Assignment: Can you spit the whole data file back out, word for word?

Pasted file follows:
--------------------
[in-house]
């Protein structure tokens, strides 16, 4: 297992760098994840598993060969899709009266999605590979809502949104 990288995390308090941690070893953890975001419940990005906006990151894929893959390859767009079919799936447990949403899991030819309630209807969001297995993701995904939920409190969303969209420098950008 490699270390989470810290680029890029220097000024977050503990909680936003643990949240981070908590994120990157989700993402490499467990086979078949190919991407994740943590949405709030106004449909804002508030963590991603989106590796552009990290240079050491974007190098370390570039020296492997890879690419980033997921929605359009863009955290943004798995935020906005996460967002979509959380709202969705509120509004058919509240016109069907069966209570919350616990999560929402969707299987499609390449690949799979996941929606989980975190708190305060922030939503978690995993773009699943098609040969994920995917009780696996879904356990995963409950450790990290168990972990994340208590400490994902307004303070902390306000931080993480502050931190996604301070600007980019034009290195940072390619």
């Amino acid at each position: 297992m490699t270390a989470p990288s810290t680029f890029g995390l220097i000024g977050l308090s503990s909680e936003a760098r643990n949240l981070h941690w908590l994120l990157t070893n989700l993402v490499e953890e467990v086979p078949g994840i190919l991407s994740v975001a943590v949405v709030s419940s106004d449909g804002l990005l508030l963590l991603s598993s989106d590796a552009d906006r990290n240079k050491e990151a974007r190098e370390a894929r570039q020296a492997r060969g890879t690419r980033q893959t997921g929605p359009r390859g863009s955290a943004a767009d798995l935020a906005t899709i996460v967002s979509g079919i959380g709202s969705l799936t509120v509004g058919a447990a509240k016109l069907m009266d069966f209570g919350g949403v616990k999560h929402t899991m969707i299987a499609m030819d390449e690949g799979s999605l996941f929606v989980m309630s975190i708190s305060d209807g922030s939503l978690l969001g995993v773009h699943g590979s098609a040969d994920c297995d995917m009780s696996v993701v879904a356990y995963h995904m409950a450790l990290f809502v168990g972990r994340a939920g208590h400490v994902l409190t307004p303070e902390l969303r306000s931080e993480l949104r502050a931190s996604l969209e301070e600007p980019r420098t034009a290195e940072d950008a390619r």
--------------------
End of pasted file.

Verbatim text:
[in-house]
């Protein structure tokens, strides 16, 4: 297992760098994840598993060969899709009266999605590979809502949104 990288995390308090941690070893953890975001419940990005906006990151894929893959390859767009079919799936447990949403899991030819309630209807969001297995993701995904939920409190969303969209420098950008 490699270390989470810290680029890029220097000024977050503990909680936003643990949240981070908590994120990157989700993402490499467990086979078949190919991407994740943590949405709030106004449909804002508030963590991603989106590796552009990290240079050491974007190098370390570039020296492997890879690419980033997921929605359009863009955290943004798995935020906005996460967002979509959380709202969705509120509004058919509240016109069907069966209570919350616990999560929402969707299987499609390449690949799979996941929606989980975190708190305060922030939503978690995993773009699943098609040969994920995917009780696996879904356990995963409950450790990290168990972990994340208590400490994902307004303070902390306000931080993480502050931190996604301070600007980019034009290195940072390619």
């Amino acid at each position: 297992m490699t270390a989470p990288s810290t680029f890029g995390l220097i000024g977050l308090s503990s909680e936003a760098r643990n949240l981070h941690w908590l994120l990157t070893n989700l993402v490499e953890e467990v086979p078949g994840i190919l991407s994740v975001a943590v949405v709030s419940s106004d449909g804002l990005l508030l963590l991603s598993s989106d590796a552009d906006r990290n240079k050491e990151a974007r190098e370390a894929r570039q020296a492997r060969g890879t690419r980033q893959t997921g929605p359009r390859g863009s955290a943004a767009d798995l935020a906005t899709i996460v967002s979509g079919i959380g709202s969705l799936t509120v509004g058919a447990a509240k016109l069907m009266d069966f209570g919350g949403v616990k999560h929402t899991m969707i299987a499609m030819d390449e690949g799979s999605l996941f929606v989980m309630s975190i708190s305060d209807g922030s939503l978690l969001g995993v773009h699943g590979s098609a040969d994920c297995d995917m009780s696996v993701v879904a356990y995963h995904m409950a450790l990290f809502v168990g972990r994340a939920g208590h400490v994902l409190t307004p303070e902390l969303r306000s931080e993480l949104r502050a931190s996604l969209e301070e600007p980019r420098t034009a290195e940072d950008a390619r």